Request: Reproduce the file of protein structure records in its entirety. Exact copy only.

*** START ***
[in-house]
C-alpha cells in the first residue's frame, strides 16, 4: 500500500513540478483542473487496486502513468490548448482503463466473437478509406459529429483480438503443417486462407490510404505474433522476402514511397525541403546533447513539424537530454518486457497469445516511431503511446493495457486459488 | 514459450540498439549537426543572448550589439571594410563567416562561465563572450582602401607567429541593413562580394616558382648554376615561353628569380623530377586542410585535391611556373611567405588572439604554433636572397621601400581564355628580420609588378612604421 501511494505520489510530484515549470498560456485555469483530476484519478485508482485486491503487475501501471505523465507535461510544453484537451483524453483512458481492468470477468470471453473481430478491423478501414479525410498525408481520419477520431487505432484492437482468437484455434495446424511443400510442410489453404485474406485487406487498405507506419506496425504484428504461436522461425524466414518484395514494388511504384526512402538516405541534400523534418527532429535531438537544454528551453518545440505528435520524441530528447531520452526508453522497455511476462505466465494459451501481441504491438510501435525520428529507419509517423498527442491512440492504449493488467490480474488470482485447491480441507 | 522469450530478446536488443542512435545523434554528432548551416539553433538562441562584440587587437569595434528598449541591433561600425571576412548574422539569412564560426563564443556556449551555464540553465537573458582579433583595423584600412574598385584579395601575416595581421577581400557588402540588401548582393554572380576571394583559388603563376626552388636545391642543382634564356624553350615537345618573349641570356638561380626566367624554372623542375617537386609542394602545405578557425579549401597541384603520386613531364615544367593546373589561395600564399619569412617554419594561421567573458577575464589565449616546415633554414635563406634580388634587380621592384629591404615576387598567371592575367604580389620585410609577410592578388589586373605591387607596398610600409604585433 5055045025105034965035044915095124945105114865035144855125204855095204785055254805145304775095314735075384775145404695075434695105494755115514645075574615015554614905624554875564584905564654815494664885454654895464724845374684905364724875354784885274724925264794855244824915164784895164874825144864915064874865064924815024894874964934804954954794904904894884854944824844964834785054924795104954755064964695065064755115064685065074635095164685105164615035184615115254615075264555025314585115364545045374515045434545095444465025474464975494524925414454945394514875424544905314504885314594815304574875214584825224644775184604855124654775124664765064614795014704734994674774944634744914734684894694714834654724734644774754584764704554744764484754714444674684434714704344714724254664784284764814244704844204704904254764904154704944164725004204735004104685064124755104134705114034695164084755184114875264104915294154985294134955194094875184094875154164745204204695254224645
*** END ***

[in-house]
C-alpha cells in the first residue's frame, strides 16, 4: 500500500513540478483542473487496486502513468490548448482503463466473437478509406459529429483480438503443417486462407490510404505474433522476402514511397525541403546533447513539424537530454518486457497469445516511431503511446493495457486459488 | 514459450540498439549537426543572448550589439571594410563567416562561465563572450582602401607567429541593413562580394616558382648554376615561353628569380623530377586542410585535391611556373611567405588572439604554433636572397621601400581564355628580420609588378612604421 501511494505520489510530484515549470498560456485555469483530476484519478485508482485486491503487475501501471505523465507535461510544453484537451483524453483512458481492468470477468470471453473481430478491423478501414479525410498525408481520419477520431487505432484492437482468437484455434495446424511443400510442410489453404485474406485487406487498405507506419506496425504484428504461436522461425524466414518484395514494388511504384526512402538516405541534400523534418527532429535531438537544454528551453518545440505528435520524441530528447531520452526508453522497455511476462505466465494459451501481441504491438510501435525520428529507419509517423498527442491512440492504449493488467490480474488470482485447491480441507 | 522469450530478446536488443542512435545523434554528432548551416539553433538562441562584440587587437569595434528598449541591433561600425571576412548574422539569412564560426563564443556556449551555464540553465537573458582579433583595423584600412574598385584579395601575416595581421577581400557588402540588401548582393554572380576571394583559388603563376626552388636545391642543382634564356624553350615537345618573349641570356638561380626566367624554372623542375617537386609542394602545405578557425579549401597541384603520386613531364615544367593546373589561395600564399619569412617554419594561421567573458577575464589565449616546415633554414635563406634580388634587380621592384629591404615576387598567371592575367604580389620585410609577410592578388589586373605591387607596398610600409604585433 5055045025105034965035044915095124945105114865035144855125204855095204785055254805145304775095314735075384775145404695075434695105494755115514645075574615015554614905624554875564584905564654815494664885454654895464724845374684905364724875354784885274724925264794855244824915164784895164874825144864915064874865064924815024894874964934804954954794904904894884854944824844964834785054924795104954755064964695065064755115064685065074635095164685105164615035184615115254615075264555025314585115364545045374515045434545095444465025474464975494524925414454945394514875424544905314504885314594815304574875214584825224644775184604855124654775124664765064614795014704734994674774944634744914734684894694714834654724734644774754584764704554744764484754714444674684434714704344714724254664784284764814244704844204704904254764904154704944164725004204735004104685064124755104134705114034695164084755184114875264104915294154985294134955194094875184094875154164745204204695254224645